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Boston City Council Debates Short-Term Rental Regulations

No obvious compromises were made when Boston’s City Council held a working session on Monday regarding the Mayor’s revised ordinance that regulates short-term rentals in the City of Boston. A vote could come in the coming weeks, yet the Council remains split in opinion with councilors representing downtown largely in favor while those from outlying districts opposed.

A slim edge appears in favor of the Mayor’s amended guidelines that would effectively ban short-term rentals from non-owner occupied buildings, eliminating investor units and absentee Airbnb landlords.

Councilors looking out for the downtown neighborhoods (North End, Beacon Hill, Back Bay, Chinatown) including Lydia Edwards, Ed Flynn and Michelle Wu, strongly support the new ordinance that would limit short-term rentals to owner-occupied buildings.

City officials believe that as many as 2,000 apartments, now being used for short-term rentals, could come back on the regular rental market if the amended ordinance is passed. Proponents of the regulations contend the housing stock has been compromised by the tourist stay websites, such as Airbnb.

One criticism of the proposed ordinance are the terms of enforcement. A common outcry by some members of the council was who the fictional people are that are going to log the operators who rent their units short-term, and enforce the stipulations of the ordinance. This would be the responsibility of Boston Inspectional Services Department (ISD) and strain on the ISD could be difficult. However, head of ISD William Christopher testified that the regulations would move the city’s housing environment in a “good direction.”

From another angle, Councilor Frank Baker, who oversees Boston’s 3rd district (Dorchester, parts of South Boston and South End) does not support the ordinance, believing the government is overreaching. “It [the ordinance] came back more restrictive. It was late filed. And now it looks like you’re trying to jam this thing in for a vote on Wednesday,” said the councilman. Baker represents some on the council from the outlying neighborhoods that believe short-term rentals will help some residents earn money to stay in their homes.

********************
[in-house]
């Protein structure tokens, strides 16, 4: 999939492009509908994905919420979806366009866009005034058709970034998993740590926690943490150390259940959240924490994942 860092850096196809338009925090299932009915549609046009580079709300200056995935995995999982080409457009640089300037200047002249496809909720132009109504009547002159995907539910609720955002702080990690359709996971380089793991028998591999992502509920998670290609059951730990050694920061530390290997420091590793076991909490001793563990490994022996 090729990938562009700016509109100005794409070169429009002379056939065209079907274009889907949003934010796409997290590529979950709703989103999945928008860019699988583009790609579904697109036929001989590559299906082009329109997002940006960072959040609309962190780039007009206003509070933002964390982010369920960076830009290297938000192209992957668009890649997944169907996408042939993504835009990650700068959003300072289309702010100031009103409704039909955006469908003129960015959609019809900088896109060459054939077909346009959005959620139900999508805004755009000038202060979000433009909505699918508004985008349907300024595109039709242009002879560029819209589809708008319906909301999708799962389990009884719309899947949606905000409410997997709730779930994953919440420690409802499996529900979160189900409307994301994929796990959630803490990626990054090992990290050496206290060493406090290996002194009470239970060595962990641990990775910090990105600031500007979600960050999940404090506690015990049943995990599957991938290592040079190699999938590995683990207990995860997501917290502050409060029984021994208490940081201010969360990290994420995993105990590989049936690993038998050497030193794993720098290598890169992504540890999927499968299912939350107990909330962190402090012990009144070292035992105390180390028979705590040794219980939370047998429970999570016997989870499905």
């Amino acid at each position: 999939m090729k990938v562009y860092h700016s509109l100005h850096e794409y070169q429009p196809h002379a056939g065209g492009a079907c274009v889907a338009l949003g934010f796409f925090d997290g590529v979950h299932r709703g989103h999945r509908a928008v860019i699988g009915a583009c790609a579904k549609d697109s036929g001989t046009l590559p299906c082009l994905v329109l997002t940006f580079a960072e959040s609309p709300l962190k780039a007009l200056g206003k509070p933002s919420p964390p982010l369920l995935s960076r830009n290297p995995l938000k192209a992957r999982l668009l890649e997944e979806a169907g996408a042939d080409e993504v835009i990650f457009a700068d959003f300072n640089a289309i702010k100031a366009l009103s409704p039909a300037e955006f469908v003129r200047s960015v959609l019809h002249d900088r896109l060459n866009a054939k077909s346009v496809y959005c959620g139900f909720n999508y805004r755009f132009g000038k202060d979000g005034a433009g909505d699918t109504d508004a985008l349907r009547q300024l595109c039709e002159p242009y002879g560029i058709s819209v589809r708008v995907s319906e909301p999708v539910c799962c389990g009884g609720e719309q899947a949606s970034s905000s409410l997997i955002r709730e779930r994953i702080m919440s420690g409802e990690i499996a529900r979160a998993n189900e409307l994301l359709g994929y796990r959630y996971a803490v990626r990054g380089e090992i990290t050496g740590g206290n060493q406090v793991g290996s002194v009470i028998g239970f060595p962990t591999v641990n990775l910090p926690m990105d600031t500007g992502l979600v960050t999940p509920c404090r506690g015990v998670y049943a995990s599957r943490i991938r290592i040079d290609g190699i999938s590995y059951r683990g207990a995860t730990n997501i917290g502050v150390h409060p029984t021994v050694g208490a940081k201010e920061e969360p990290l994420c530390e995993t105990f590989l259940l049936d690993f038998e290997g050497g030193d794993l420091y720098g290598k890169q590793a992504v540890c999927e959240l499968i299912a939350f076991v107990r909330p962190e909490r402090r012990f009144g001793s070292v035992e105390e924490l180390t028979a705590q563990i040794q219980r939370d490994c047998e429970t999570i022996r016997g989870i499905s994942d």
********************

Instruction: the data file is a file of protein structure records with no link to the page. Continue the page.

Allowance in the proposed ordinance is provided for owners living in a multi-unit building for short-term rentals, up to 120 days per year. Otherwise, “ad hoc hotels” in investor owned buildings would need to have their properties re-zoned as “commercial” (from residential) in order to use short term rentals under the proposed guidelines.

Councilors in the downtown neighborhoods believe they have a slim majority in favor of the regulations. But, there are at least three undecided votes by councilors who were mostly silent at Monday’s session. Councilor Michael Flaherty heads the working committee.

Update May 23, 2018: The Boston City Council has been postponed its vote on the ordinance for at least two weeks.

5 Replies to “Boston City Council Debates Short-Term Rental Regulations

  1. Hi,
    There is a big mistake, Councilor Frank Baker represents the South End and South Boston. The South End is in trouble.
    He thinks Airbnb is a great business model. He wants to sell out our neighborhoods to investors for a very cheap price tag. He will vote NO. He made it clear that money is more important than neighborhoods, than people and communities. I was there, I heard his statements. Next election, remember this.
    Lydia Edwards represents the East Boston area. She supports the ban on investor-owned short-term rentals. She will vote YES.

  2. Matt: Who are the “at least three” councilors who may be undecided? Are any of them at-large councilors? Are there any at-large councilors who oppose the proposed regulation?

    1. I wasn’t at the session (Ariel wrote the article) but at large councilor Flaherty has said he is undecided. Frankly, not sure of several who have been quiet, hence the “at least three …” because it’s likely more than that. Some councilors appear to be looking for amendments (i.e., Janey on the 120 days for multi-family units) which could sway their votes. Next chance for a vote is June 6th.

  3. The only Councilors who will vote YES for sure
    Lydia Edwards – East Boston
    Michelle Wu at large
    Ed Flynn – Chinatown
    Josh Zakim – BH, Back Bay, NorthEnd/Waterfront/Fenway

    It’s time for people to get involved! Illegal-hotels will destroy our neighborhoods.

    1. I believe Edwards represents East Boston, North End and Charlestown. The waterfront isn’t a distinct district.

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